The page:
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Thread: Tips For Making Gains At A Young Age

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    MuscleScience's Avatar
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    Tips For Making Gains At A Young Age

    If you were anything like me and had a lot of trouble making gains at a young age it can be frustrating to say the least. All that time, energy and effort seems like it was only one bad cold or off week on diet and you lost 10 pounds. Remembering that and having the benefit of both formal education and many years of practical experience I want to share some things I learned.

    Many on here already know me and my background but to briefly give the reader some context. I've been lifting for 18 years now. Mostly straight through with some breaks either by choice or injury which we will come back too. I also have three formal degrees in human physiology and practiced as and exercise physiologist for about 2 years before going to earn my doctorate. Having said that, I won't get deep into the technical science in making gains because you can find that anywhere. I want to get into the bare bones of what it takes to put on mass. Which brings us to the first key point, consistency.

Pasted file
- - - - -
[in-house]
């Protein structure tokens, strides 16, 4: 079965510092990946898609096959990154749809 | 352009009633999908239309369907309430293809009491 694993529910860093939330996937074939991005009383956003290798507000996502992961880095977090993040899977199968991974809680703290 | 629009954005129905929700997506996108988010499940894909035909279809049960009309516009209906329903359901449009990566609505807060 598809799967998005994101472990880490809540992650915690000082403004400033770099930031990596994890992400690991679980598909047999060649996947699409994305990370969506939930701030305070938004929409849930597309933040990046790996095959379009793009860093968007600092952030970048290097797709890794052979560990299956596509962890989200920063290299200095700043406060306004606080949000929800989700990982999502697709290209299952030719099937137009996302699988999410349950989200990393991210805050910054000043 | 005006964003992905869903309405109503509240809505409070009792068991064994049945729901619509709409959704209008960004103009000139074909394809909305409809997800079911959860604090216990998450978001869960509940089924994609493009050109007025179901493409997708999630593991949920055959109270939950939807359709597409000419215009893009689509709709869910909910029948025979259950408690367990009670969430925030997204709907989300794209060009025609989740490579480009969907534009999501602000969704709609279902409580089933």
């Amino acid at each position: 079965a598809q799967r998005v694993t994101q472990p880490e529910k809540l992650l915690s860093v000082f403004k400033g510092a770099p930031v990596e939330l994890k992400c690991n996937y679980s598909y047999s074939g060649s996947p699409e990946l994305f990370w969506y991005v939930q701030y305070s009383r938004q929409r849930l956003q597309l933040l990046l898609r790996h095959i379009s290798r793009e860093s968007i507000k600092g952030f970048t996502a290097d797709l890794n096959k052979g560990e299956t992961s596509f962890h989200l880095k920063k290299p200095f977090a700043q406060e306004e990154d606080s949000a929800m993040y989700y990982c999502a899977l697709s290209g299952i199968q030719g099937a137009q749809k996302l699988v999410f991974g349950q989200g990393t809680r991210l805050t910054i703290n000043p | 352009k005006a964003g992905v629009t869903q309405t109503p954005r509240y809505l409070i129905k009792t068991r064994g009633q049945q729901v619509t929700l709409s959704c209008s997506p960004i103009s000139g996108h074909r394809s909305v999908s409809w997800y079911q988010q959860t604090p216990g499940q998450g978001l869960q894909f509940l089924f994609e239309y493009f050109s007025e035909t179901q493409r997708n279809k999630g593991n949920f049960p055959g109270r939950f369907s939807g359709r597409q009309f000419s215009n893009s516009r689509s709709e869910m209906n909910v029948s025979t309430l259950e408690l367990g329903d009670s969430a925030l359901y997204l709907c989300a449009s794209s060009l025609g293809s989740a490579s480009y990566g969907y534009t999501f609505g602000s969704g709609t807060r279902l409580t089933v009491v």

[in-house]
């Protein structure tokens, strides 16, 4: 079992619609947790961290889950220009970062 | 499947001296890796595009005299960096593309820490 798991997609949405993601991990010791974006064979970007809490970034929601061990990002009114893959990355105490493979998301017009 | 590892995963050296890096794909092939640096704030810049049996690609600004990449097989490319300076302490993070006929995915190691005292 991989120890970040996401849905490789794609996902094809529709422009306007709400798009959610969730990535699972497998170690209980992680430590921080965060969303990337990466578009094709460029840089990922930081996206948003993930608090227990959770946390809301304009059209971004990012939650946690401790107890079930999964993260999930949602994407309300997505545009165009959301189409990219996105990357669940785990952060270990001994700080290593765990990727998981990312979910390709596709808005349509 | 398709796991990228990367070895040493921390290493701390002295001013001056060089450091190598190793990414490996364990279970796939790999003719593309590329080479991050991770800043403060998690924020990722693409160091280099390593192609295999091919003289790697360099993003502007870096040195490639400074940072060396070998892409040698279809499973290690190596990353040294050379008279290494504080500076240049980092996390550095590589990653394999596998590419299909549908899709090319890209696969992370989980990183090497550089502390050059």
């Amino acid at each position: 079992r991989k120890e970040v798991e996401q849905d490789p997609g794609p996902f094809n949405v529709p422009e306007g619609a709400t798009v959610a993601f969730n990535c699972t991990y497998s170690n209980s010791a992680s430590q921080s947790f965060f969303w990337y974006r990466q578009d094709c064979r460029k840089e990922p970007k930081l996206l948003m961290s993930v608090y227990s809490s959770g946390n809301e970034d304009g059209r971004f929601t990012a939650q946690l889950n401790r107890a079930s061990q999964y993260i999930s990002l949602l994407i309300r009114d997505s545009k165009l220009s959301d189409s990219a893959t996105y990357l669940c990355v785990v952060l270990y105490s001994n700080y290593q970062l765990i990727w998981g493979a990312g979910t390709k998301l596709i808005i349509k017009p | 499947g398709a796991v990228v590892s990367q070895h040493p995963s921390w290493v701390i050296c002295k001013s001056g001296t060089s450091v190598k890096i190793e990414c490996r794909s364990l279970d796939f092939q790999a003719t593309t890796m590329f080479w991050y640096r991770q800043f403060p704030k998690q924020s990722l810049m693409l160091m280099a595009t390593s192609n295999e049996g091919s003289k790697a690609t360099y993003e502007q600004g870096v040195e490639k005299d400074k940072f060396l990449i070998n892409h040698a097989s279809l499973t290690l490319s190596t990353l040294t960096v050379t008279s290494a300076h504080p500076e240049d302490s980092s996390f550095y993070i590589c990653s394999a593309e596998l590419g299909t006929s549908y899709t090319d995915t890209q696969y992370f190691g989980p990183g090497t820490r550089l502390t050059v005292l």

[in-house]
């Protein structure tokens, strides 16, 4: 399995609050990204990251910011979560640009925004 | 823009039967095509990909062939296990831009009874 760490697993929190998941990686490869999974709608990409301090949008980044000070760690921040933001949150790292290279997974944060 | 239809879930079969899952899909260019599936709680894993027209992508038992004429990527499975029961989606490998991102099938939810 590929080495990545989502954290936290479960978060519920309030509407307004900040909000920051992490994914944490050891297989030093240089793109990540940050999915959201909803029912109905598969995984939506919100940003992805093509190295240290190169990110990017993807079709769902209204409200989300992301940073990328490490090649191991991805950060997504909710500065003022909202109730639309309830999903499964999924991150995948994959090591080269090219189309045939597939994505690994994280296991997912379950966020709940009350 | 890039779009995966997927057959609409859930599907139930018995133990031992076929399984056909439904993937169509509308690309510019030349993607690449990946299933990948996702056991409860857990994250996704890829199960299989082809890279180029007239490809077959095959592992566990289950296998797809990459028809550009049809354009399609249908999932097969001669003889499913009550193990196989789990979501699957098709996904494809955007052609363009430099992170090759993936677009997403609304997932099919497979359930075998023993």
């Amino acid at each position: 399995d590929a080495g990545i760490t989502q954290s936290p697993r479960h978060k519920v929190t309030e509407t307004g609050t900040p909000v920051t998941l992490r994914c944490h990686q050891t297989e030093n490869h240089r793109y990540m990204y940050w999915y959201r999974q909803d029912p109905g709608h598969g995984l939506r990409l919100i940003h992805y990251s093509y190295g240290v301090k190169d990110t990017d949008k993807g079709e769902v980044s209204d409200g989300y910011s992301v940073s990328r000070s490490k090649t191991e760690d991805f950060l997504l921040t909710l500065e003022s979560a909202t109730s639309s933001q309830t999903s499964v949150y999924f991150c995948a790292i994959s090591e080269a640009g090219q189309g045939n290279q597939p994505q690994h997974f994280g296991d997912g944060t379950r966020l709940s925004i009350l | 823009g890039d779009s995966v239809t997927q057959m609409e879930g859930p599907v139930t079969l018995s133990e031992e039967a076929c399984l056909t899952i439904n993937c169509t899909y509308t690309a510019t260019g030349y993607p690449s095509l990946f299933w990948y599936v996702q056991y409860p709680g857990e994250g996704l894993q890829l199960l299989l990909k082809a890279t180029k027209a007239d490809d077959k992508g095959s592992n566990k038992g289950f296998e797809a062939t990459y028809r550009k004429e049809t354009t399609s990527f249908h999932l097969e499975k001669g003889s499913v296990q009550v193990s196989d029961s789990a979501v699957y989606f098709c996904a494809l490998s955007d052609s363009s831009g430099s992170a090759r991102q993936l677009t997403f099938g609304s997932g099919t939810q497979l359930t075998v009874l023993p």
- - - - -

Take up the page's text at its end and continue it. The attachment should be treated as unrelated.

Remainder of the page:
Consistency of Exercise Over Time

    This is the first key point because it's in fact the most important. The only way for you to grow the muscle is to break it down and build it back up. Your single goal to lifting weights is to break up muscle fibers, that's it!
    By doing so your body repairs the damage and grows the muscle just a bit stronger and a bit bigger. The more consistent you are the better and more solid gains you will make. Both professionally and here on the board we hear all the time, "I can't gain weight I have been hitting it for 3 months now." buddy, it takes years to build quality muscle, yes I said years.

    That's not to say in three months you can't put on an impressive amount of muscle, you can. It just shows that you constantly and consistently have to break down that muscle to get it to grow. The bigger and stronger your muscles get the slower and harder this process is.

    For me personally, I have had to take time off due to injury a number of times. Which happens it's life, but what it taught me was this. It's a never ending process, don't get impatient, stay the course and look at yourself on the mirror and ask yourself honestly. Am I doing everything I can to reach where I want to be? Sometimes when I was younger, I would get discouraged and take extended breaks from training. With that and all the time I took off from injury I sometimes wonder where I would be. But one thing that has helped me stay the course when I want to quit. If me 6 months ago would be happy about me now just quiting and doing nothing, after putting in all that time and energy?